Twitter is phasing out its image cropping algorithm in favor of showing larger previews, and the company has announced that it’s been looking into accusations that the system was biased. It found that the crops were slightly biased towards certain races and genders, but Twitter’s main gripe seems to be that the algorithm doesn’t give users control.
Starting in 2018, Twitter started using the algorithm to crop images so they fit in its image preview boxes. The algorithm tries to determine what will be most visually interesting to a user so it can include it can include it in the preview, but some have accused it of favoring white faces over black ones. To determine if that’s the case, Twitter had some of its researchers produce a report analyzing the choices it makes when determining crops.
“How to crop an image is a decision best made by people”
When testing to see if the algorithm indeed had racial biases, the researchers’ found that the algorithm chose to crop to white women over black women 7 percent of the time, and white men over black men 2 percent of the time, with an overall 4 percent preference for white individuals.
Twitter also tested for gender bias, trying to see if the algorithm chose to crop around men more than women, and if it cropped pictures of women inappropriately (read: cropping around a woman’s chest or legs, rather than her face). It found that the algorithm favored women 8 percent of the time, but didn’t seem to crop them in a perv-y manner: in the approximately 3 percent of cases where it didn’t crop to a woman’s face, it was focused on things like a sports jersey’s number.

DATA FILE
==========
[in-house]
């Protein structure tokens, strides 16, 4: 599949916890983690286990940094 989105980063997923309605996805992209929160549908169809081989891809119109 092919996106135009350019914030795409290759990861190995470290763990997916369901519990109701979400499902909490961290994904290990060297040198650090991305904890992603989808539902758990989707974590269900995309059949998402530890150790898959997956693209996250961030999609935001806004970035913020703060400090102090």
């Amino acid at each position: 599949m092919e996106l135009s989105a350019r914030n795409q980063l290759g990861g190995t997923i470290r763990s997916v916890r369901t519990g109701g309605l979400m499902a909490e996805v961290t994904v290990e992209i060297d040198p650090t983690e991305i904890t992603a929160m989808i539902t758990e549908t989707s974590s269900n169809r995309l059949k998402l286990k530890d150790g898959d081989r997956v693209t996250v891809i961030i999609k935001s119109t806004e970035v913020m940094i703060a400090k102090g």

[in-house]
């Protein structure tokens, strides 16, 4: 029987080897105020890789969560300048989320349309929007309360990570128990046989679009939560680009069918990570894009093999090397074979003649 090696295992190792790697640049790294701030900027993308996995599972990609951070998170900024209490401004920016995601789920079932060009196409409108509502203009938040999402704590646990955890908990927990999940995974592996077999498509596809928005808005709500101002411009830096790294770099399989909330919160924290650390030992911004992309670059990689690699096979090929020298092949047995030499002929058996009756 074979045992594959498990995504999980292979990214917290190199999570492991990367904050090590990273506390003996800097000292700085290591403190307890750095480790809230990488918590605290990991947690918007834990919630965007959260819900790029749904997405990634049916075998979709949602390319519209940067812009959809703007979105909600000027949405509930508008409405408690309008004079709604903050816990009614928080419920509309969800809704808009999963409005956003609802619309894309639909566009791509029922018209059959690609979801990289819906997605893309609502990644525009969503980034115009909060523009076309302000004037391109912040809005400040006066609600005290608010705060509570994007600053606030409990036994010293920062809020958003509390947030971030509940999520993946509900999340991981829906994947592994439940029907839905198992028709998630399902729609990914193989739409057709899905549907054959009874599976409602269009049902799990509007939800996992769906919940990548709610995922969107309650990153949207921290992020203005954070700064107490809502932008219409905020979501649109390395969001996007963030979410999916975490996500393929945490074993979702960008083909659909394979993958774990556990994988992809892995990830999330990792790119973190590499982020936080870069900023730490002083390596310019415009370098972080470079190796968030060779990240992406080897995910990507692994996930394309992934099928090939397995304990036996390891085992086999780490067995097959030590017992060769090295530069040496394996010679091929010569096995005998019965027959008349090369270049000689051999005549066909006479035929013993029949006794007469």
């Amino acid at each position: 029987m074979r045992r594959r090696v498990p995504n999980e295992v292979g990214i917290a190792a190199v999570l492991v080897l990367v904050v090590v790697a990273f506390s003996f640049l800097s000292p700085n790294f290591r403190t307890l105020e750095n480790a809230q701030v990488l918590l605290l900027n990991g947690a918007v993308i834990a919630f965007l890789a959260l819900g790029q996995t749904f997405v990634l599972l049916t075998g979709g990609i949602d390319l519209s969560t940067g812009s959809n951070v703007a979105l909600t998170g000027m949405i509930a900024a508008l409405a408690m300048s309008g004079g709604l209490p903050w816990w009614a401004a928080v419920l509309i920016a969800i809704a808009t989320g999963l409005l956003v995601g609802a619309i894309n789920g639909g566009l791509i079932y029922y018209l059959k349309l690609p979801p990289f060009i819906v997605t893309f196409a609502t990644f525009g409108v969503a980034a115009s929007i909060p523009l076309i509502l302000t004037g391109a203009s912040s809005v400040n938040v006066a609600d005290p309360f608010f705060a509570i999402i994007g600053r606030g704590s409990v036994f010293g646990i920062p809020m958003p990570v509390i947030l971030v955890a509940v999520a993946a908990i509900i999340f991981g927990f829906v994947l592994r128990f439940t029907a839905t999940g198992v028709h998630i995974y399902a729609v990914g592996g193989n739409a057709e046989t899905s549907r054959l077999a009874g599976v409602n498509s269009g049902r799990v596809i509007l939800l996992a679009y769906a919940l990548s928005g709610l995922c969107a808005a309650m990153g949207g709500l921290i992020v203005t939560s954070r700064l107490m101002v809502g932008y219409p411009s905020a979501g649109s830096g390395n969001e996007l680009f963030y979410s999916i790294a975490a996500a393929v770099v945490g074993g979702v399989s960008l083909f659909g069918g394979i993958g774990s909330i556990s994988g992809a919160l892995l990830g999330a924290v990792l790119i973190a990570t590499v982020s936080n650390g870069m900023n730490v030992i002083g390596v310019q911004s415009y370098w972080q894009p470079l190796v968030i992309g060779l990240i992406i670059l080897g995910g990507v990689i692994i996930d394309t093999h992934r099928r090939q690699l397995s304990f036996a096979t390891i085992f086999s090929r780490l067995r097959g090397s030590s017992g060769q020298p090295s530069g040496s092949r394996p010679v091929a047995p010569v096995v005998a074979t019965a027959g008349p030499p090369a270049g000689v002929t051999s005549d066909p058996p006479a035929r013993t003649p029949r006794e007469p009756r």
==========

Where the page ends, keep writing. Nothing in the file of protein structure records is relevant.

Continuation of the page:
Twitter admits that the algorithms could still be harmful in other ways it hasn’t tested, and that relying on machine learning to crop images takes a lot of agency away from users. The company said draws the conclusion “that not everything on Twitter is a good candidate for an algorithm, and in this case, how to crop an image is a decision best made by people.”
To let people make that decision, Twitter has made the image previews bigger in its iOS and Android apps, so the algorithm doesn’t have to make as many cropping decisions. When it does need to crop an image, like if the image is very tall or wide, the user will be shown a preview of what it will look like.
The cropping algorithm hasn’t fully gone away, especially in the case of Twitter for the web where image preview crops still abound, but Twitter seems to hope that in most cases machine learning will take a back seat to human intuition.